Practical English. Lesson 29: Imply and Infer

Imply and infer are often misused and confused. Imply and infer are actually almost opposites.

To imply is to suggest something indirectly. Both people and things can imply.

  • The use of some Keynesian terms by Treasury officials does not imply the acceptance of Keynes’s precepts.
  • When she said, “I will think about it” with a wink, she seemed to imply a positive answer in the future.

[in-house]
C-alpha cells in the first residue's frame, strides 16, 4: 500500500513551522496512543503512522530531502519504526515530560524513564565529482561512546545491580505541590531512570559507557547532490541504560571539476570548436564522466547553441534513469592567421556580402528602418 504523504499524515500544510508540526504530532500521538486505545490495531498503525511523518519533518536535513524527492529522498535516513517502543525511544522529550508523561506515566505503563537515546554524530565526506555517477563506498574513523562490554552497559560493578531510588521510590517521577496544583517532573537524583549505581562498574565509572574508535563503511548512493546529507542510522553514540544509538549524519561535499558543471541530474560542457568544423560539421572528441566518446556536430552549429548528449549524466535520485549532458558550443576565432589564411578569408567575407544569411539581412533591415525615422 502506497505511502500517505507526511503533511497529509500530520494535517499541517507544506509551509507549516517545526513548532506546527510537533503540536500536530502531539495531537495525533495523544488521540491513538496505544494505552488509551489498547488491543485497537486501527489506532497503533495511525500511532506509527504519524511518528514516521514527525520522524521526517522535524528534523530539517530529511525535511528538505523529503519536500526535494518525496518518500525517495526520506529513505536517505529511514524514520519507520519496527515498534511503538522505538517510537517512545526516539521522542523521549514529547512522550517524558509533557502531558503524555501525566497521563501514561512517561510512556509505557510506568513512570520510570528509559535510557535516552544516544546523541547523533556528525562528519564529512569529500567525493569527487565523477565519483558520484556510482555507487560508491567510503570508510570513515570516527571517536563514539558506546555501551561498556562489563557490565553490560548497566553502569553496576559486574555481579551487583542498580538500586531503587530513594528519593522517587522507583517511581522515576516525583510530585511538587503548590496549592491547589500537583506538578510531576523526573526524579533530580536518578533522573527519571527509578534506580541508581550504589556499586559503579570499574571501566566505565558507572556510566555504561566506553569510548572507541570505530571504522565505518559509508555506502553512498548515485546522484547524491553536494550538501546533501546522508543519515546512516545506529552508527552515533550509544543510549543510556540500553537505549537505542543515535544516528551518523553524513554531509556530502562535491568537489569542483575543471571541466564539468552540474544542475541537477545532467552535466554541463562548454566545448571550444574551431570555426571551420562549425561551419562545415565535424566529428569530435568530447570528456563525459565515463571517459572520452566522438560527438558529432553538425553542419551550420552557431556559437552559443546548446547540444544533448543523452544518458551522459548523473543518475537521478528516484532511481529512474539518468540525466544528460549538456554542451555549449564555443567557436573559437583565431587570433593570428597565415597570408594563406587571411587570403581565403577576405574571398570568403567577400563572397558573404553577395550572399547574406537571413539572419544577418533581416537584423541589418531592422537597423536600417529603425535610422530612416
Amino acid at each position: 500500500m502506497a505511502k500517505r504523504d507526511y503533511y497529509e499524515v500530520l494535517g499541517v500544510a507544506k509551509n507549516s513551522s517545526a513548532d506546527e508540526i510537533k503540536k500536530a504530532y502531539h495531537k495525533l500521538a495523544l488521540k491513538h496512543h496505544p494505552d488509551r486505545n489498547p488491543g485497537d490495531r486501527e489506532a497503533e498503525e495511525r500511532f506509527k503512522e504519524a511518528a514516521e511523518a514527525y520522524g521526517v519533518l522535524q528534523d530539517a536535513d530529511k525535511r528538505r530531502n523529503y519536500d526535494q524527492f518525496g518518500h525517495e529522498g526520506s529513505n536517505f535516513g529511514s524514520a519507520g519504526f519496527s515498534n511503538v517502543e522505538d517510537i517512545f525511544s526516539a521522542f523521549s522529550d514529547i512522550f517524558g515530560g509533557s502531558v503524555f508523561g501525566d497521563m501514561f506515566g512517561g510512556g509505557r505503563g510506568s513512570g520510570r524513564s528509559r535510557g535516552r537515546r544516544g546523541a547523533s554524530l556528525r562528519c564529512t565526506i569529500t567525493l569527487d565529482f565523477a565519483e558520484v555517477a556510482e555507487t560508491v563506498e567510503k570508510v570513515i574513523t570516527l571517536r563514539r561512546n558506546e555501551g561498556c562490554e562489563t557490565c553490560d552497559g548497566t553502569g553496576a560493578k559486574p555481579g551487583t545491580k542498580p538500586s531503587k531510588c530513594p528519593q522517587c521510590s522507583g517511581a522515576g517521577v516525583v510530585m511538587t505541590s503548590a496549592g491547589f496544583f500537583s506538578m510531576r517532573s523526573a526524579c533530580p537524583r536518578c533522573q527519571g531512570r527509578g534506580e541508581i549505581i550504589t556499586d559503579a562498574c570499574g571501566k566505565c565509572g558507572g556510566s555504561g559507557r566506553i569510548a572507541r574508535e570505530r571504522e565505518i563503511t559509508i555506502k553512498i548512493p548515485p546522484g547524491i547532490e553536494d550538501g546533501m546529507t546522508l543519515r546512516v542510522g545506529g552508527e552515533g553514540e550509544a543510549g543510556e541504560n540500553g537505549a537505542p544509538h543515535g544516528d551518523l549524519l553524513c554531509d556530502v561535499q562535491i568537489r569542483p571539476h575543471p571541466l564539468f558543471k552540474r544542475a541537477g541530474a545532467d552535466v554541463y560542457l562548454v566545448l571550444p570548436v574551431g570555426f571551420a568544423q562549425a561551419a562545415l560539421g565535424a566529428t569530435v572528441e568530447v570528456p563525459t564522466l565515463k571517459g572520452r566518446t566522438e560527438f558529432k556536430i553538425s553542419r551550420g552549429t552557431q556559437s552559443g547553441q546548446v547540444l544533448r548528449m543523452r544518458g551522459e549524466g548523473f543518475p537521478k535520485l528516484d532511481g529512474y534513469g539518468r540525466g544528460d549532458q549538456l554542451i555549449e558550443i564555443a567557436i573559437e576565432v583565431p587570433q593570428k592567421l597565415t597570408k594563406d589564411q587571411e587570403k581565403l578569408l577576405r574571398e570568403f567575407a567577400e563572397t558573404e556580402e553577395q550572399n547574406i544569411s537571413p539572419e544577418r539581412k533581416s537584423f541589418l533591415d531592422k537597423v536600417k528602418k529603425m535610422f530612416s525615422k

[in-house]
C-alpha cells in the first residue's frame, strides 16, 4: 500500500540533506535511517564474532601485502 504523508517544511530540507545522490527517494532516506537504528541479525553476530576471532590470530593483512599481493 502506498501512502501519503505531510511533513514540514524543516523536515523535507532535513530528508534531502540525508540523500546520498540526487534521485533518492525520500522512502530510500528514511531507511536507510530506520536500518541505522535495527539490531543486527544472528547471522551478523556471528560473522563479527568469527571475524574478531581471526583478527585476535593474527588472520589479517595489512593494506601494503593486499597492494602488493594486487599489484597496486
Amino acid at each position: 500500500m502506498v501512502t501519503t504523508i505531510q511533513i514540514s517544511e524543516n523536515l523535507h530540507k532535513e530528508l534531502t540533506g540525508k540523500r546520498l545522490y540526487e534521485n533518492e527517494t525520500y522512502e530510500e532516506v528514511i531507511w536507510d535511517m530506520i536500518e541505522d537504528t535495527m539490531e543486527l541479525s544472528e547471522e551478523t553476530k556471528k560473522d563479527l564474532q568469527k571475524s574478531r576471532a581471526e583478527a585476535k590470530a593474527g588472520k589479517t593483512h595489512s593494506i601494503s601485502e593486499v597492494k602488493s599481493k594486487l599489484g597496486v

To infer is to gather, deduce, or figure out from given information.

  • Are we to infer from the texts that the pupils do not understand the differences between right and wrong?
  • This was used to infer values of the Census variables for households which never returned a form.

The speaker or writer implies, while the listener or reader infers.

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Practical English Usage Lesson 29 Imply and infer - bridger-jones.com

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